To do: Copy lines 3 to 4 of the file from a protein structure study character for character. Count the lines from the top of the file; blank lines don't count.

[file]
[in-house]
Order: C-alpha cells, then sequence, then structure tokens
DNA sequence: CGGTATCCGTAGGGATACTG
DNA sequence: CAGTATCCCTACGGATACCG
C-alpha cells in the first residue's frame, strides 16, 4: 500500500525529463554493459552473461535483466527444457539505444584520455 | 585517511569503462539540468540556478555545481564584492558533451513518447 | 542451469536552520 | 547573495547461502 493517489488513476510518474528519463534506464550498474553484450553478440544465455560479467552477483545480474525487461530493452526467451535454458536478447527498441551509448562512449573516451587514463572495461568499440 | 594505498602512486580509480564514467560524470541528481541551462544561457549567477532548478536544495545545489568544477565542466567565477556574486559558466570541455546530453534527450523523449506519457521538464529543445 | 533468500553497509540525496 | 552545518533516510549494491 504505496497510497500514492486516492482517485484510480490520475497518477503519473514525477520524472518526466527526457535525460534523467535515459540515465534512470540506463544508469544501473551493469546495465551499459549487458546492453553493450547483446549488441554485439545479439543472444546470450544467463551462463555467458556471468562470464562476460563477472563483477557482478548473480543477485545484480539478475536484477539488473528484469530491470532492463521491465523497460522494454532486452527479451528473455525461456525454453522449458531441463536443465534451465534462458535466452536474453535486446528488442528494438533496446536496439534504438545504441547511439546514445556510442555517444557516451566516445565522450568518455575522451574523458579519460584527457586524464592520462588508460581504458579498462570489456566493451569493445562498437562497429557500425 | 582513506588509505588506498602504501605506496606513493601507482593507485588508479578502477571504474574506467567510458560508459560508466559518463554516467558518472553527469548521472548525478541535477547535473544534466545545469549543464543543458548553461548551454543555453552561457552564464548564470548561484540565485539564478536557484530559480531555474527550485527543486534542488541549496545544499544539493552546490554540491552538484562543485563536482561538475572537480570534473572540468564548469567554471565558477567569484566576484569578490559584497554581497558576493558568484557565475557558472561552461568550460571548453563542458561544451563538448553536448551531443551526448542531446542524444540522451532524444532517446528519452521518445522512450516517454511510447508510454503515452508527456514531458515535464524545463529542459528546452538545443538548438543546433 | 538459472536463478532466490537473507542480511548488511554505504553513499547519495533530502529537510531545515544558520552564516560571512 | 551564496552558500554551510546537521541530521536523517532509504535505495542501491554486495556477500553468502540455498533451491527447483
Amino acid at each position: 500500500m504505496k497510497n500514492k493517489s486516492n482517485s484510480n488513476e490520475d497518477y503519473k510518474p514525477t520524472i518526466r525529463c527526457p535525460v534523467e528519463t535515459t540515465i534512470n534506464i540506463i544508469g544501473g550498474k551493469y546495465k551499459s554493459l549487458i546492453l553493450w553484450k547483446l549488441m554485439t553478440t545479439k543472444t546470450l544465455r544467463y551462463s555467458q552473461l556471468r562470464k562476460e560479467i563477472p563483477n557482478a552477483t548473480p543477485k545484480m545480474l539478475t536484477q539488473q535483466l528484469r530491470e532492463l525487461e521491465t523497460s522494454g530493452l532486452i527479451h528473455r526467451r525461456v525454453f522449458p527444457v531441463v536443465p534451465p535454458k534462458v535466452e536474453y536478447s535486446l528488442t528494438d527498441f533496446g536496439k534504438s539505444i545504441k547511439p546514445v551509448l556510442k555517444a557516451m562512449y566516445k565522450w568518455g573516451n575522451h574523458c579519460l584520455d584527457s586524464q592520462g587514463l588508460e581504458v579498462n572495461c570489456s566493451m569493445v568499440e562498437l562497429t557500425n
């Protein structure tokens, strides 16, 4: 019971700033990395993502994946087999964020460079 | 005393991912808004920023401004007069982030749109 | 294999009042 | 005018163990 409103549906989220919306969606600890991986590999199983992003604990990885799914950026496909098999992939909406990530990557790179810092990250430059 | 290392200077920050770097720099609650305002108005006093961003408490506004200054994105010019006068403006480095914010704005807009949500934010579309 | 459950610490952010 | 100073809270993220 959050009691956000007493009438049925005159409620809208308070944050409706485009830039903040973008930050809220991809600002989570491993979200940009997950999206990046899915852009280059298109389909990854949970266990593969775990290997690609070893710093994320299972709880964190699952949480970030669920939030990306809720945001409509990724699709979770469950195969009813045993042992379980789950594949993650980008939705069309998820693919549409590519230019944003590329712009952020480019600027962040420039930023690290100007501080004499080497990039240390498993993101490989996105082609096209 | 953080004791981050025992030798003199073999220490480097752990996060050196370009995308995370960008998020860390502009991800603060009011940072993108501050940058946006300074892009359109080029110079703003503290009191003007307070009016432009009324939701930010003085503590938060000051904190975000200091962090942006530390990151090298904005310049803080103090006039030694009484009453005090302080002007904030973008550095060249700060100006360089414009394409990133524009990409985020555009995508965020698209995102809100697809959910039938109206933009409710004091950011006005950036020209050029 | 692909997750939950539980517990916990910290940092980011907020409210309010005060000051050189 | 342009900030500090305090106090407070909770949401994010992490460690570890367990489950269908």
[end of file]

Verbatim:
DNA sequence: CGGTATCCGTAGGGATACTG
DNA sequence: CAGTATCCCTACGGATACCG